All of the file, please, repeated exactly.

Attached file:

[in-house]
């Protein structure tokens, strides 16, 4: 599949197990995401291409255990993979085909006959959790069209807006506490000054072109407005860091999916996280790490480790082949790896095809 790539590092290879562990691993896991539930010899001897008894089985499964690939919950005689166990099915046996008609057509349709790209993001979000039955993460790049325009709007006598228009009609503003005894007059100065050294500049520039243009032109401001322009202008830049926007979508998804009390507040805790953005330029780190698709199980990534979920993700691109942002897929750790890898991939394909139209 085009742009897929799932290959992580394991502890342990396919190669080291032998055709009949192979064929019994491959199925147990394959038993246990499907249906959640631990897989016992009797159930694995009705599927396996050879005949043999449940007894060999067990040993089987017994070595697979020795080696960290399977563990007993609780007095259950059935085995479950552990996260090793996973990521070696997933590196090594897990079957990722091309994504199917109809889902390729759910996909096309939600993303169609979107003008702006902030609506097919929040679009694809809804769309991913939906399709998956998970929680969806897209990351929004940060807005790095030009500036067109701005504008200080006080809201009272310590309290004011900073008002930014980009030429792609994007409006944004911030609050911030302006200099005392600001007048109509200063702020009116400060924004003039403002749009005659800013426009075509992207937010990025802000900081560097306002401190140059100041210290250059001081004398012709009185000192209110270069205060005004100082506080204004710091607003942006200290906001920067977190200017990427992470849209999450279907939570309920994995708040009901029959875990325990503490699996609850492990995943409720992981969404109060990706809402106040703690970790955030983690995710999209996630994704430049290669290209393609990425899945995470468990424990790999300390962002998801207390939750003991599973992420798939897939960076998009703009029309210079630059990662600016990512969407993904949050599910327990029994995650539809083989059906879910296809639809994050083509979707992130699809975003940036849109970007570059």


[in-house]
């Protein structure tokens, strides 16, 4: 599949197990995401291409255990993979085909006959959790069209807006506490000054072109407005860091999916996280790490480790082949790896095809 790539590092290879562990691993896991539930010899001897008894089985499964690939919950005689166990099915046996008609057509349709790209993001979000039955993460790049325009709007006598228009009609503003005894007059100065050294500049520039243009032109401001322009202008830049926007979508998804009390507040805790953005330029780190698709199980990534979920993700691109942002897929750790890898991939394909139209 085009742009897929799932290959992580394991502890342990396919190669080291032998055709009949192979064929019994491959199925147990394959038993246990499907249906959640631990897989016992009797159930694995009705599927396996050879005949043999449940007894060999067990040993089987017994070595697979020795080696960290399977563990007993609780007095259950059935085995479950552990996260090793996973990521070696997933590196090594897990079957990722091309994504199917109809889902390729759910996909096309939600993303169609979107003008702006902030609506097919929040679009694809809804769309991913939906399709998956998970929680969806897209990351929004940060807005790095030009500036067109701005504008200080006080809201009272310590309290004011900073008002930014980009030429792609994007409006944004911030609050911030302006200099005392600001007048109509200063702020009116400060924004003039403002749009005659800013426009075509992207937010990025802000900081560097306002401190140059100041210290250059001081004398012709009185000192209110270069205060005004100082506080204004710091607003942006200290906001920067977190200017990427992470849209999450279907939570309920994995708040009901029959875990325990503490699996609850492990995943409720992981969404109060990706809402106040703690970790955030983690995710999209996630994704430049290669290209393609990425899945995470468990424990790999300390962002998801207390939750003991599973992420798939897939960076998009703009029309210079630059990662600016990512969407993904949050599910327990029994995650539809083989059906879910296809639809994050083509979707992130699809975003940036849109970007570059």